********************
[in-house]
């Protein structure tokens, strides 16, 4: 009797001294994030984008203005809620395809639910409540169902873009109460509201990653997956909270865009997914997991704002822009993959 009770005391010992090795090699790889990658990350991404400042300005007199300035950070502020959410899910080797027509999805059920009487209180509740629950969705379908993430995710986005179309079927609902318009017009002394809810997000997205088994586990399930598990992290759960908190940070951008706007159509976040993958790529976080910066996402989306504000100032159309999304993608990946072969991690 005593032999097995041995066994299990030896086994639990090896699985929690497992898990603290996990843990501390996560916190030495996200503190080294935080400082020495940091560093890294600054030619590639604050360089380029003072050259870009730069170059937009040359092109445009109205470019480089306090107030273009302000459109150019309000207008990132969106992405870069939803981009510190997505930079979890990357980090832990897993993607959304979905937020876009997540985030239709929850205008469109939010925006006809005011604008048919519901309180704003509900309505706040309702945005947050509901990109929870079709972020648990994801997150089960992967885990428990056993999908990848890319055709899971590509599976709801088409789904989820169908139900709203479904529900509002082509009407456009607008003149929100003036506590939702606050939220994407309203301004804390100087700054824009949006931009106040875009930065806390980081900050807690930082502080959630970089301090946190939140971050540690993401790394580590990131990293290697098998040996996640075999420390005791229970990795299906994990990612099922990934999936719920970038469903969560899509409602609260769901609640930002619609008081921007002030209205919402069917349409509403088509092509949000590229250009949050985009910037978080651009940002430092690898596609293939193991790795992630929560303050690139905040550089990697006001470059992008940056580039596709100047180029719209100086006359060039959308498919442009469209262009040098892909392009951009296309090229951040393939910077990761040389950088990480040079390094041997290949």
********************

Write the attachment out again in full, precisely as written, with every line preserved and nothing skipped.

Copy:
[in-house]
């Protein structure tokens, strides 16, 4: 009797001294994030984008203005809620395809639910409540169902873009109460509201990653997956909270865009997914997991704002822009993959 009770005391010992090795090699790889990658990350991404400042300005007199300035950070502020959410899910080797027509999805059920009487209180509740629950969705379908993430995710986005179309079927609902318009017009002394809810997000997205088994586990399930598990992290759960908190940070951008706007159509976040993958790529976080910066996402989306504000100032159309999304993608990946072969991690 005593032999097995041995066994299990030896086994639990090896699985929690497992898990603290996990843990501390996560916190030495996200503190080294935080400082020495940091560093890294600054030619590639604050360089380029003072050259870009730069170059937009040359092109445009109205470019480089306090107030273009302000459109150019309000207008990132969106992405870069939803981009510190997505930079979890990357980090832990897993993607959304979905937020876009997540985030239709929850205008469109939010925006006809005011604008048919519901309180704003509900309505706040309702945005947050509901990109929870079709972020648990994801997150089960992967885990428990056993999908990848890319055709899971590509599976709801088409789904989820169908139900709203479904529900509002082509009407456009607008003149929100003036506590939702606050939220994407309203301004804390100087700054824009949006931009106040875009930065806390980081900050807690930082502080959630970089301090946190939140971050540690993401790394580590990131990293290697098998040996996640075999420390005791229970990795299906994990990612099922990934999936719920970038469903969560899509409602609260769901609640930002619609008081921007002030209205919402069917349409509403088509092509949000590229250009949050985009910037978080651009940002430092690898596609293939193991790795992630929560303050690139905040550089990697006001470059992008940056580039596709100047180029719209100086006359060039959308498919442009469209262009040098892909392009951009296309090229951040393939910077990761040389950088990480040079390094041997290949």